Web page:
Urban Series: Housing - Philadelphia vs. New York City
Updated: May 13
The world population continues to grow and the fostering of urbanization is predictably going to continue its linear development. Urbanization is defined by Britannica as “the process by which large numbers of people become permanently concentrated in relatively small areas, forming cities.” For the purpose of this investigation, two urban areas, New York and Philadelphia, will be studied to answer the question: “Is urban housing impacted by race?” Historically, it can be factually stated that approximately six million African Americans migrated toward the northern states during the 1900s; this was coined as The Great Migration. A reasonable assumption is that, at the very least, African Americans will not have low representation. Additionally, to supplement that no race will be at an advantage over any other race, the Fair Housing Act (Title VIII of the Civil Rights Act) will be taken into consideration. This idea can be disputed or affirmed as well during this investigation. From the 29 September 2017 chart created by the Mortgage Bankers Association, it seems that almost 37% of Non-Hispanic Whites live in urban areas, which is a significantly larger number than to Blacks (17%), Hispanics (33%), and Asians (10%). While this clearly disputes the hypothesis, other urban areas must still be investigated to further develop a concrete resolution.
New York is considered as the largest metropolitan area in the country; therefore, it is a perfect example. The chart below, referenced from the U.S. Census Bureau, displays the demographic of New York City.
Source: U.S. Census Bureau
According to Where We Live NYC, housing statistics demonstrate that 39% of Asians/Pacific Islanders, 28% of Blacks, 17% of Hispanics, and 41% of Whites make up homeownership rates in 2017. This shows a disparity between each race with Whites and Asians/Pacific Islanders having a higher percentage of homeowners. Hispanics are at a lower percentage whereas African Americans are almost half of the Whites and Asians/Pacific Islanders.
Philadelphia’s demographics are shown below, referenced from the U.S. Census Bureau.
Source: U.S. Census Bureau
Philadelphia Real Estate & Home demonstrates that approximately 71% of Whites, 59% of Asians, 45% of Hispanics, and 40% of Blacks make up homeownership, the White population shows a greater number. For this particular urban area, the disparity is not as great as New York’s. But taking into consideration the ratio, both New York City and Philadelphia have a higher number of White homeowners. This can be attributed to the historical significance of the subject in that White individuals, due to racial segregation and white supremacist sentiments, made up quite a large number in terms of home ownership during the 1900s time period.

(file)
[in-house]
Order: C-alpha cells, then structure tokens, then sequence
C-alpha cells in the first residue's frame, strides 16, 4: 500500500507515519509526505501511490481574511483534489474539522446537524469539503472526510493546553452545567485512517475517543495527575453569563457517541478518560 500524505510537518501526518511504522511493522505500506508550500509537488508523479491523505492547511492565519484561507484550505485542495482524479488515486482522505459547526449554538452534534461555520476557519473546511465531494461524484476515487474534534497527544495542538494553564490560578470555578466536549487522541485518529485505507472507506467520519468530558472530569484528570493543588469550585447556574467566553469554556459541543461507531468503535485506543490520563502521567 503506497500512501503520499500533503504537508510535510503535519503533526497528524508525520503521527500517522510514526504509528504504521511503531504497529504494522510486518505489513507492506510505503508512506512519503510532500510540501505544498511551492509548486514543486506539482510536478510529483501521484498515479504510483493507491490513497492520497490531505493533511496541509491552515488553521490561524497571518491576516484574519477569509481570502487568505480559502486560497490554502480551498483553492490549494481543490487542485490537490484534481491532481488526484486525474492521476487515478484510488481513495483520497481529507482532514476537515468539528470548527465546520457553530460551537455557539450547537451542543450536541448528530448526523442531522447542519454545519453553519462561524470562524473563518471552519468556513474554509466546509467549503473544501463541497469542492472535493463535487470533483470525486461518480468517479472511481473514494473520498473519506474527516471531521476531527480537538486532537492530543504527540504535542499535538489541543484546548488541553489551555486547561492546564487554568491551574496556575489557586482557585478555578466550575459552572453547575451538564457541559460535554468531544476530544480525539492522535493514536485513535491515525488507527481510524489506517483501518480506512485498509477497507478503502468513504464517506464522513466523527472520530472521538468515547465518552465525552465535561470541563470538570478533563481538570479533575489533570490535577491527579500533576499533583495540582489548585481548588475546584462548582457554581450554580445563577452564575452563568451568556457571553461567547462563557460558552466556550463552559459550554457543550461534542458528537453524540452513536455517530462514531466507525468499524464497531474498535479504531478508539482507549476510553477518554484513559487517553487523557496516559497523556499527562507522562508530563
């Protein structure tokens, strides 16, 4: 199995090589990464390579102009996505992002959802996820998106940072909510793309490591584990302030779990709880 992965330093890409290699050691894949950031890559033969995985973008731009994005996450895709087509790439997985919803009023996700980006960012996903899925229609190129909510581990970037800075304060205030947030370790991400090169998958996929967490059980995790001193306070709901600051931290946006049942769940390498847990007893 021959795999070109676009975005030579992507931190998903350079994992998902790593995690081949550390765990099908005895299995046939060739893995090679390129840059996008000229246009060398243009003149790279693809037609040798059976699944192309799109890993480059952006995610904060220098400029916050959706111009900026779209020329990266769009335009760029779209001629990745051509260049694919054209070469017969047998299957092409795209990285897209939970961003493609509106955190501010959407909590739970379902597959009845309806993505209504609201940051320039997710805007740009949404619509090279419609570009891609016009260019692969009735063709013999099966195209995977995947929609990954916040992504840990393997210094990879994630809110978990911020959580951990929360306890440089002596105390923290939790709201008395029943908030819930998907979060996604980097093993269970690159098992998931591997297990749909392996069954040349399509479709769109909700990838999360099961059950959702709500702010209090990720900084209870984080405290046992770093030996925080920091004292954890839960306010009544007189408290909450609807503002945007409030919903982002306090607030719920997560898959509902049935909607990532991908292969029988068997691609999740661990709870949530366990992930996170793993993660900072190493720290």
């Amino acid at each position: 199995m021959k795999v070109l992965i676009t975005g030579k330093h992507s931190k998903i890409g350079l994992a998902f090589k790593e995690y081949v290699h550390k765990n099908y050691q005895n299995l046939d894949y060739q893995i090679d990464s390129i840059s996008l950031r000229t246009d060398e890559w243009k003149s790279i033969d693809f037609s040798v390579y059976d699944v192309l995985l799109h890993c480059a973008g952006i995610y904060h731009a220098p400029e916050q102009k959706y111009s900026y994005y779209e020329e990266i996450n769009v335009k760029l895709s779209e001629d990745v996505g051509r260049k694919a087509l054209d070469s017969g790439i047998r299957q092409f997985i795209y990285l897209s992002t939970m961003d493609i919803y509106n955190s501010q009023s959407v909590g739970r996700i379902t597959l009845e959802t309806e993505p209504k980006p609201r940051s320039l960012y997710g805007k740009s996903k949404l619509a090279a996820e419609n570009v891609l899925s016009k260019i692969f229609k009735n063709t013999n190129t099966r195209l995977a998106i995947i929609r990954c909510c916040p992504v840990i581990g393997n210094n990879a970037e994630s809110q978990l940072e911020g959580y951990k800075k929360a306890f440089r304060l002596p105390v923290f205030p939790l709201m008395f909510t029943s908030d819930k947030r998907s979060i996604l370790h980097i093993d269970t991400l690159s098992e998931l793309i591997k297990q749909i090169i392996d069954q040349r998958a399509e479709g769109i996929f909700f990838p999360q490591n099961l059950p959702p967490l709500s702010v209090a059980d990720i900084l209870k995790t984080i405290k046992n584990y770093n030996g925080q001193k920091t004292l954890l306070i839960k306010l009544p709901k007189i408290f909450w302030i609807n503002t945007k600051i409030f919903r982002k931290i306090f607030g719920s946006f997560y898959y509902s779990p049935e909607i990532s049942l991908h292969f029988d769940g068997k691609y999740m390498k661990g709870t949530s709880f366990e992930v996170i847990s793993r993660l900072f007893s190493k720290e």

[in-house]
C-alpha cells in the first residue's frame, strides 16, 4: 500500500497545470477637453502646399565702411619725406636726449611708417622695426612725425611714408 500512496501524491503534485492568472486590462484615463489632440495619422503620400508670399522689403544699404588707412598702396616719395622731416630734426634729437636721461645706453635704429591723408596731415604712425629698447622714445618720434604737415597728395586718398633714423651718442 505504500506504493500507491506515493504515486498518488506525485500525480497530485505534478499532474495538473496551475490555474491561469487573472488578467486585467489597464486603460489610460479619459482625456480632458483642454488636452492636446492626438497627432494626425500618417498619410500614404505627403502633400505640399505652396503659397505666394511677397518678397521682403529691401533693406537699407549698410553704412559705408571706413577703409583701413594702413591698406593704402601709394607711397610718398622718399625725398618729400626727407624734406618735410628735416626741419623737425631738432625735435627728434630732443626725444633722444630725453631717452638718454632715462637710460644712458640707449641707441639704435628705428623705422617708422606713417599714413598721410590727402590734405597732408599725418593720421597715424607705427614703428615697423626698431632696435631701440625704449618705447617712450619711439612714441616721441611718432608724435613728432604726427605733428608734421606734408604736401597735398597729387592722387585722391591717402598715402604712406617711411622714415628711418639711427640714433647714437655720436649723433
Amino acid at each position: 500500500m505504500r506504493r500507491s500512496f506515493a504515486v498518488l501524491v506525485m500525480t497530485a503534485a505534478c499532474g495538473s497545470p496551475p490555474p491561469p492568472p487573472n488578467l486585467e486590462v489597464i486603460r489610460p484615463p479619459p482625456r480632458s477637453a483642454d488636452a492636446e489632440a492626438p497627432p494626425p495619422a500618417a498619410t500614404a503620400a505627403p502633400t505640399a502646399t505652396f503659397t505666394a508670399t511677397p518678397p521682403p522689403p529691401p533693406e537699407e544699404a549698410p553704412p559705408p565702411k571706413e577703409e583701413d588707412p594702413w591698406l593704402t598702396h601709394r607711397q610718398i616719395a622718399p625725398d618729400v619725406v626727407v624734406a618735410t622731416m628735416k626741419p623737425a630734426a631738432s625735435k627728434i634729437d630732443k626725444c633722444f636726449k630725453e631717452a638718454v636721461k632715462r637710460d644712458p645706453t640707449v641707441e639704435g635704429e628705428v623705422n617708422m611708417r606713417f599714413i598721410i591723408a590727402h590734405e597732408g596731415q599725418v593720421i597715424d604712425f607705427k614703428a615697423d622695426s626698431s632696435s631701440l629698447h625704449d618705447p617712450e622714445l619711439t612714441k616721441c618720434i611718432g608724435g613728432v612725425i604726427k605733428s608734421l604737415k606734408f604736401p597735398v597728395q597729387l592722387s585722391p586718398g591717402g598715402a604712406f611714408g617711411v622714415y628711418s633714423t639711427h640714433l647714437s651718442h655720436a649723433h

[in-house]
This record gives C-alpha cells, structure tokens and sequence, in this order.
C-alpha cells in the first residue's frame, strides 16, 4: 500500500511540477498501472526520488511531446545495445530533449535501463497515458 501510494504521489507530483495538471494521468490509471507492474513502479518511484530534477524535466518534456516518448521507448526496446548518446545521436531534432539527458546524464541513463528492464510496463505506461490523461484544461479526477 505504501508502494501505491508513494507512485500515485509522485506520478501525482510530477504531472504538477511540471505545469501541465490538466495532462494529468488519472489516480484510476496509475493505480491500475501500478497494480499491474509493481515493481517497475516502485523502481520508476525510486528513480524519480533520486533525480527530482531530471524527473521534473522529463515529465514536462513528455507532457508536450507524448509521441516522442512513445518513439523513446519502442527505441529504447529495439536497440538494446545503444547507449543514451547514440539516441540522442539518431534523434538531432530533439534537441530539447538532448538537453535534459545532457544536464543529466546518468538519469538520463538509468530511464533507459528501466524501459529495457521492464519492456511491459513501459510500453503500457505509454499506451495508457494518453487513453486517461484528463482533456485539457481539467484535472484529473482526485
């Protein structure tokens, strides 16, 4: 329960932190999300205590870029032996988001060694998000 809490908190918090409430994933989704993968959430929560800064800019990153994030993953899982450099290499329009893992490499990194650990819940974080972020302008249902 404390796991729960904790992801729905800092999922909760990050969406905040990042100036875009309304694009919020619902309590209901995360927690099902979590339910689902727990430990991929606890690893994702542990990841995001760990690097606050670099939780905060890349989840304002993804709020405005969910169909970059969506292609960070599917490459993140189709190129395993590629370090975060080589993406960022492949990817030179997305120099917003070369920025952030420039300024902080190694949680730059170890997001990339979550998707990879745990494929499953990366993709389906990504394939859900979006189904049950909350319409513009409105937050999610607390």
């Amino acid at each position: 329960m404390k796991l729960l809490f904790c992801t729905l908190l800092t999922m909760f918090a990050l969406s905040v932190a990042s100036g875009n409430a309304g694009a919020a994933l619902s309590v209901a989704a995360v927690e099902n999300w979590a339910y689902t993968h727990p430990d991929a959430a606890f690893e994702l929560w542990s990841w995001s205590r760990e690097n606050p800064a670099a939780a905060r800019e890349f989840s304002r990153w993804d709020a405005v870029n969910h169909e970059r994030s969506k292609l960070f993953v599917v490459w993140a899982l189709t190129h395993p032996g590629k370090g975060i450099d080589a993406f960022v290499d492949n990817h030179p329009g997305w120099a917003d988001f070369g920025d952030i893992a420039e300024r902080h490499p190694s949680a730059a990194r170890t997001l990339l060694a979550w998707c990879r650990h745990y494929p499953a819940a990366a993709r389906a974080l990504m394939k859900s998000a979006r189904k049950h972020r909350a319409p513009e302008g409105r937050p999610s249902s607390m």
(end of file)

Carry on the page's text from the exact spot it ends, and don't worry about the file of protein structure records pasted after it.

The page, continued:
The Division of Human Rights website states that they have partnered with the United States Department of Housing and Urban Development to launch a public information campaign to educate New Yorkers about their rights to fair housing entitled “Unlocking Doors. Breaking Down Barriers.” This campaign includes social media advertising, billboards, newspaper advertisements, informational materials and videos, and educational events. As for Philadelphia, it is stated on Philadelphia Commission on Human Rights that “Philadelphia law protects an individual’s basic right to fair and equal treatment by landlords and other providers of housing and real property. It also prohibits discrimination by providers of housing and real property related services, such as banks, insurance agents and real estate brokers.” This shows that both cities are making an effort to make sure that no race is discriminated against when it comes to housing. To answer the question, urban housing may be impacted by population, but it is not impacted by race.
“Housing Conditions.” Where We Live NYC, wherewelive.cityofnewyork.us/explore-data/housing-conditions. Accessed 16 Mar. 2021.
Philadelphia, City Of. “City of Philadelphia: Housing & Real Property Discrimination.” Copyright City of Philadelphia 2000 - 2016, @ City of Philadelphia, www.phila.gov/HumanRelations/DiscriminationAndEnforcement/WhatIsDiscrimination/Pages/HousingAndRealPropertyDiscrimination.aspx. Accessed 16 Mar. 2021.
Research & Economics, MBA. “MBA Chart of Week: Distribution of Housing Types, Race and
Ethnicity (Urban Areas and U.S.).” Mortgage Bankers Association, © 2020 Mortgage Bankers Association, 29 Sept. 2017, www.mba.org/publications/insights/archive/mba-insights-archive/2016/mba-chart-of-week-distribution-of-housing-types-race-and-ethnicity-(urban-areas-and-us).
Smith, Sandy. “Minority Homeownership Is Higher Than Average in Philly, Study Finds.” Philadelphia Magazine, @ Metro Corp, 14 Dec. 2017, www.phillymag.com/property/2017/12/13/minority-homeownership-higher-average-philly-study-finds/#gallery-3-1.
“Unlocking Doors. Breaking Down Barriers.” New York State Division of Human Rights, dhr.ny.gov/fairhousing. Accessed 16 Mar. 2021
“U.S. Census Bureau QuickFacts: New York City, New York.” Census Bureau QuickFacts, www.census.gov/quickfacts/newyorkcitynewyork. Accessed 23 Mar. 2021.
“U.S. Census Bureau QuickFacts: Philadelphia County, Pennsylvania.” Census Bureau QuickFacts, www.census.gov/quickfacts/fact/table/philadelphiacountypennsylvania/PST045219. Accessed 23 Mar. 2021.